By Bruce Collier, Vice President
Large Enterprise Operations, Xerox Corporation
“The only two-time recipient of the Nobel Prize attended Oregon State University.”
“RIT’s ‘Little Guy’ overcame the odds to make it to the Frozen Four.”
“Harris Hill Elementary didn’t want to lose students during the transition to new Common Core standards.”
What do these three educational stories have in common? Xerox technology. As a company, we’ve set out to improve student learning and the conditions in which they learn; from the very first day of preschool through college graduation. But there is more to be done.
Graduates leaving universities today are entering a very different world than the one from just 10 short years ago. Today’s “real world” is marked by uncertainty, competition and rapid change. The path to success requires not only a strong education from grade school through university, but a thirst for lifelong learning and growth thereafter.
This is why our commitment runs so deep for supporting programs that help to shape the next generation of professionals and provide the future workforce with the fundamental tools to succeed. Our sponsorship of the annual SkillsUSA National Championship, for example, provides real-world education and training to jumpstart the careers of today’s youth by simulating the environment inside a real-world printing company.
Unfortunately, it’s not always roses. Most educational systems are challenged with underlying issues that hamper student learning, such as overcrowded classrooms, shrinking budgets, and a disconnect between education and technology.
However, we have found that by working with our customers whose in-plant operations serve the education sector, it really is possible to make a difference in the lives of students and teachers.
Simply streamlining back-office tasks helps schools meet government mandates and manage student data and performance better. This ultimately improves academic outcomes. When schools cut outsourcing costs, for example, they recover funds that can be reinvested in the classroom and their students.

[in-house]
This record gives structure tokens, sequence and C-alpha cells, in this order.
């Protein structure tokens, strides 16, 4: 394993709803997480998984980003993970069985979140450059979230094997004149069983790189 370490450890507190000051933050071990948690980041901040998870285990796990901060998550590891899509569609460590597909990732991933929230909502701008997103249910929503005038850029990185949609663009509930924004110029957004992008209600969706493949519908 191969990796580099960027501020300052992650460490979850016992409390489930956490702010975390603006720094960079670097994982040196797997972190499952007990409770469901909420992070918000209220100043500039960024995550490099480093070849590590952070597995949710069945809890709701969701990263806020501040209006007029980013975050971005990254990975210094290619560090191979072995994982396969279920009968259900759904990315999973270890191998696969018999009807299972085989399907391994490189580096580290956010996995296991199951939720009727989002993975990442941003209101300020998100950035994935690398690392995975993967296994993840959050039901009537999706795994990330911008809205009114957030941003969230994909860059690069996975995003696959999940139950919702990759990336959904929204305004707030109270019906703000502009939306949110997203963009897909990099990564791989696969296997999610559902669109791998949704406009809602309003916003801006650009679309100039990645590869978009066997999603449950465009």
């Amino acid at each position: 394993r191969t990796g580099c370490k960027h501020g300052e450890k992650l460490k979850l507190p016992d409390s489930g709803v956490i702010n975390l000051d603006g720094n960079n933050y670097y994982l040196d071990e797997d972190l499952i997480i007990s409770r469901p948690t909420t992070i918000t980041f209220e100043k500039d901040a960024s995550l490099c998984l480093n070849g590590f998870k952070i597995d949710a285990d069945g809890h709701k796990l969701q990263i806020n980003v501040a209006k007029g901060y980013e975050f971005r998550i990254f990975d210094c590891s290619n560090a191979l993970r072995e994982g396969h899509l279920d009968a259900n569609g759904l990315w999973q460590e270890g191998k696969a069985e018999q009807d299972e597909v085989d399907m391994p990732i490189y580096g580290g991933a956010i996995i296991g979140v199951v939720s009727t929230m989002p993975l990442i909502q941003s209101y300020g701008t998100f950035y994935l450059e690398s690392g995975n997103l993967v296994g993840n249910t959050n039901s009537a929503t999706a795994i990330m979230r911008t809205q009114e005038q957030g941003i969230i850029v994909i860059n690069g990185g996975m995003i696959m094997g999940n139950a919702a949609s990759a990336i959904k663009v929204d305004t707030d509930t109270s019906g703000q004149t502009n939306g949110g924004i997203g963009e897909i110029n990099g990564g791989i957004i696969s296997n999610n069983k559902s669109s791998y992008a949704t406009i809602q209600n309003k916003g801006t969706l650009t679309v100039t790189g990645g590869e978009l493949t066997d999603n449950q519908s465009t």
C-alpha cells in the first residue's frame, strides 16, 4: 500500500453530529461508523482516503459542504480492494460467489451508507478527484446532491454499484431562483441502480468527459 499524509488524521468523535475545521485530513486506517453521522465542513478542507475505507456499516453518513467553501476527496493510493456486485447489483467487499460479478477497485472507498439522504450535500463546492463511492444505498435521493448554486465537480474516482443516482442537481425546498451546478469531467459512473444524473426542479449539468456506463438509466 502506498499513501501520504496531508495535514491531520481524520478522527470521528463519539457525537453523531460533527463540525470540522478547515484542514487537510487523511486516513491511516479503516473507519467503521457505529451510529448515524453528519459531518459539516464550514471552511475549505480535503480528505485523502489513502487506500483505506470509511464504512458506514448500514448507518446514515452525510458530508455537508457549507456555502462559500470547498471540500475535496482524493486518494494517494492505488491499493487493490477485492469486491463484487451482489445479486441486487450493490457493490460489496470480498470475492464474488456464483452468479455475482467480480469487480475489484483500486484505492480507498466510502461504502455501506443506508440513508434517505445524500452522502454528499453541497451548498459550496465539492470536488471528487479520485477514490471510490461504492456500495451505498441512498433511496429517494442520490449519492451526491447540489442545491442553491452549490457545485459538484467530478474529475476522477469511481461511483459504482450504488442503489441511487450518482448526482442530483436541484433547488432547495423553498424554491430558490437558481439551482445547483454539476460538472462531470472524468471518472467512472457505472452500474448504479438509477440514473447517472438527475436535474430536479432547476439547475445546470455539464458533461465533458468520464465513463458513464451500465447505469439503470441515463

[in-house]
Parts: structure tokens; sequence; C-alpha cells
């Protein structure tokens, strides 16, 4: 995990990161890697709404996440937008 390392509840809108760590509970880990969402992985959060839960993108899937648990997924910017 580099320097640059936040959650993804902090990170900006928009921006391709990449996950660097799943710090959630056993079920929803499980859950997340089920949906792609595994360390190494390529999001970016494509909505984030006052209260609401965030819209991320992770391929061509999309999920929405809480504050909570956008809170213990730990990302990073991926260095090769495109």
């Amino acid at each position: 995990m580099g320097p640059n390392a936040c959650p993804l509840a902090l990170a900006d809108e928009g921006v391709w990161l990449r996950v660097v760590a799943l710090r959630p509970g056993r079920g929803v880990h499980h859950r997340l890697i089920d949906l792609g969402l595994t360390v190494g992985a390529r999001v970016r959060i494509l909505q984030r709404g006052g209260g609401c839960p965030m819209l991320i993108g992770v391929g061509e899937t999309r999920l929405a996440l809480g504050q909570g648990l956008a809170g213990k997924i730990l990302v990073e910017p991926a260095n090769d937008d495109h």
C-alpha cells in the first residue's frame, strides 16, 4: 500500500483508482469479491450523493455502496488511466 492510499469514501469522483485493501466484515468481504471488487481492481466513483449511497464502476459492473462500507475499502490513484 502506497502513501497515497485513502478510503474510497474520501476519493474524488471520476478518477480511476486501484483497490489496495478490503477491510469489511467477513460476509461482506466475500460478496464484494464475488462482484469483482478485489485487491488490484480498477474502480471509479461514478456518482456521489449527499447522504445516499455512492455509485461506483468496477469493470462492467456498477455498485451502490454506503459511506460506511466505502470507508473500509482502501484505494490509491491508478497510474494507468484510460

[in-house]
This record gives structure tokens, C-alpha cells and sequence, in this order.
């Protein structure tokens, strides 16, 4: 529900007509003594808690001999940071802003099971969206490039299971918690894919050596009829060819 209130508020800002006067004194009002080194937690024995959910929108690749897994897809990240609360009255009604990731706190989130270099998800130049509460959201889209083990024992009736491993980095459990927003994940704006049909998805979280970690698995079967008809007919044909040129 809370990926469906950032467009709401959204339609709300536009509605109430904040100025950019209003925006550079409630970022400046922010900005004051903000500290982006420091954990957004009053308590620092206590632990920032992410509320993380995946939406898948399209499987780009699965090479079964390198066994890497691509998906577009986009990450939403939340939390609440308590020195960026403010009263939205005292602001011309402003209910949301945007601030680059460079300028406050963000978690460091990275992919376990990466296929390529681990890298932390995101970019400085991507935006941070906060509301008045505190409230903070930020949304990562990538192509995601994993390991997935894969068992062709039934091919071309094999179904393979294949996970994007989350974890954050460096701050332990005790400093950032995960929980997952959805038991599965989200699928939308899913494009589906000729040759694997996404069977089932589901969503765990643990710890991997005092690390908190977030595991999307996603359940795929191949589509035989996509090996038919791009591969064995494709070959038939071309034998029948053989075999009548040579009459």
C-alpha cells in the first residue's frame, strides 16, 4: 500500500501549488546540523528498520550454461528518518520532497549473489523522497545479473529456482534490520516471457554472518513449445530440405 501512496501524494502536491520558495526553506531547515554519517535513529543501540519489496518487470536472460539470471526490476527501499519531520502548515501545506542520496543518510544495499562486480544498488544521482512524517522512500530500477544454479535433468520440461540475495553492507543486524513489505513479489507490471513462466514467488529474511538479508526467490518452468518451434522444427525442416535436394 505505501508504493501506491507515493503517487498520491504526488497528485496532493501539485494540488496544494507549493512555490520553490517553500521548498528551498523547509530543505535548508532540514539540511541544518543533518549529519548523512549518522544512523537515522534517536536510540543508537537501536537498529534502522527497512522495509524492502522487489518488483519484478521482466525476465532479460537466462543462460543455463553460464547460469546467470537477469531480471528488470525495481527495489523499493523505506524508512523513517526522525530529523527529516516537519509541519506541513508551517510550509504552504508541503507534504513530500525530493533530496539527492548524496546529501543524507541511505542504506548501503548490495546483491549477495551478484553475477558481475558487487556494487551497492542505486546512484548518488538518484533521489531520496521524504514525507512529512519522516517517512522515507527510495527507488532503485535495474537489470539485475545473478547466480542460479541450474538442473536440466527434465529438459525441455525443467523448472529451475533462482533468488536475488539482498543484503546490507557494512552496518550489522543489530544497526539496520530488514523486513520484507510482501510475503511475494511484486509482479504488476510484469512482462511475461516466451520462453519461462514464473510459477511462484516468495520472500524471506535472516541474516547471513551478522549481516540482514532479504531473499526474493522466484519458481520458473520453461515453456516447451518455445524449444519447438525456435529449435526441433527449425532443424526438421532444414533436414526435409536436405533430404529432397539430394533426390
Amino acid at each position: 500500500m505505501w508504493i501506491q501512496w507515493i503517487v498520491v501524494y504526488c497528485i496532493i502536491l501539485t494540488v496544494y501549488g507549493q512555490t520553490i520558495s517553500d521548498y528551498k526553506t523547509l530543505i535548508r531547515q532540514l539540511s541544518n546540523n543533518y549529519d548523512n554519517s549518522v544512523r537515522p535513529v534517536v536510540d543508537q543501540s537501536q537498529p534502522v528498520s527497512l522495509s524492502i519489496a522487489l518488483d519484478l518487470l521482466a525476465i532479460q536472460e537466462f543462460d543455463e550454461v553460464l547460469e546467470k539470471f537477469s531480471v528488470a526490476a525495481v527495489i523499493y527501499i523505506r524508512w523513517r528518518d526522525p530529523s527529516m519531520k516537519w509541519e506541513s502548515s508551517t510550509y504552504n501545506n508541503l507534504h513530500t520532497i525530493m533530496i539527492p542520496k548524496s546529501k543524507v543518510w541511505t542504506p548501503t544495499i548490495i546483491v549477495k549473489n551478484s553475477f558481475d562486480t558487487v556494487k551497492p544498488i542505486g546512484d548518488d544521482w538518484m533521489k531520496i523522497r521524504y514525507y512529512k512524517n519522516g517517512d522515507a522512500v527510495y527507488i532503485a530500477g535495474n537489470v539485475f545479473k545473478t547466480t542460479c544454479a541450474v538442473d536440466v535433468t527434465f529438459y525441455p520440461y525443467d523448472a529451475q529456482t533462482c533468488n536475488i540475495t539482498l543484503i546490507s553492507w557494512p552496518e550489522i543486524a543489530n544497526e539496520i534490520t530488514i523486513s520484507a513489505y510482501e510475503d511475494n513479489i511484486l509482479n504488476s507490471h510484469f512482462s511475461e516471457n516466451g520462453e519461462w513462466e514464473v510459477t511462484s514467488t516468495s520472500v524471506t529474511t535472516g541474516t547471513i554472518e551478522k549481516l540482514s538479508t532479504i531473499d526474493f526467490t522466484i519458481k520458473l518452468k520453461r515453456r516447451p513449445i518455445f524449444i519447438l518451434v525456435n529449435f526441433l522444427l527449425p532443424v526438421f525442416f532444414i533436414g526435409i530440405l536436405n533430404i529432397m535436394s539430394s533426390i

But don’t just believe me! Check out these 10 educational institutions that have employed these strategies to improve learning across their teacher and student populations:
University of Louisville had escalating costs for supplies, salaries, equipment, and institutional overhead, which put the university’s Printing and Copier Management unit into a very tight spot. With a seven-figure deficit to tackle, vendors were asked to help turn the situation around, and Xerox did not hesitate to step up to the plate with cost savings.
California State University at Fullerton integrated Xerox printers to enable students and staff to print from devices across campus. Since using Xerox for scanning documents, the university has reduced paper costs by $250,000.
The City of New Haven and New Haven Public Schools had more than 1,000 single function printers making paper, toner and repair costs high. By installing Xerox multifunction devices, they are slated to save about $3.5 million over the next five years.
The Multimedia and Print Center at Penn State University became outdated and was no longer seen as a commodity on campus, so recruitment and fundraising projects were outsourced. The center, working under financial constraints, revamped with Xerox technology and are now attracting new customers.
Harris Hill Elementary School needed to adjust to the new Common Core standards, but didn’t want to lose students throughout the transition. Xerox’s educator support system frees up teachers to focus on lesson plans and teaching rather than technology.
The University of Edinburgh has been “influencing the world since 1583,” but their print services for their 35,000 student campus became outdated. Since switching to Xerox, the university can spend less time on administrative tasks and can refocus on education.
Oregon State Printing and Mailing Services prints hundreds of thousands of pages each year for a variety of tasks from teaching tools to admission recruiting pieces. Xerox’s digital production press delivers top quality images, strong service and support, and media latitude to meet those demands.
Rochester Institute of Technology’s school colors, orange and brown, create challenges when printing content pieces because they are difficult colors to achieve with most four-color technologies. So, the university found a printer that could achieve consistent color and increase capabilities for their school’s materials.
For more than 20 years, Xerox has been a part of Bucknell University’s printing team. The university’s Office of Publications, Print and Mail, relies on Xerox devices to print 65 percent of the university’s nearly 7 million pages annually.
Quality, speed, price – these are the tenets Ithaca College was looking for – and Xerox provided. With new devices and the installation of Xerox Web Services, the print shop’s director said it was “… the smartest thing we’ve done in 30 years.”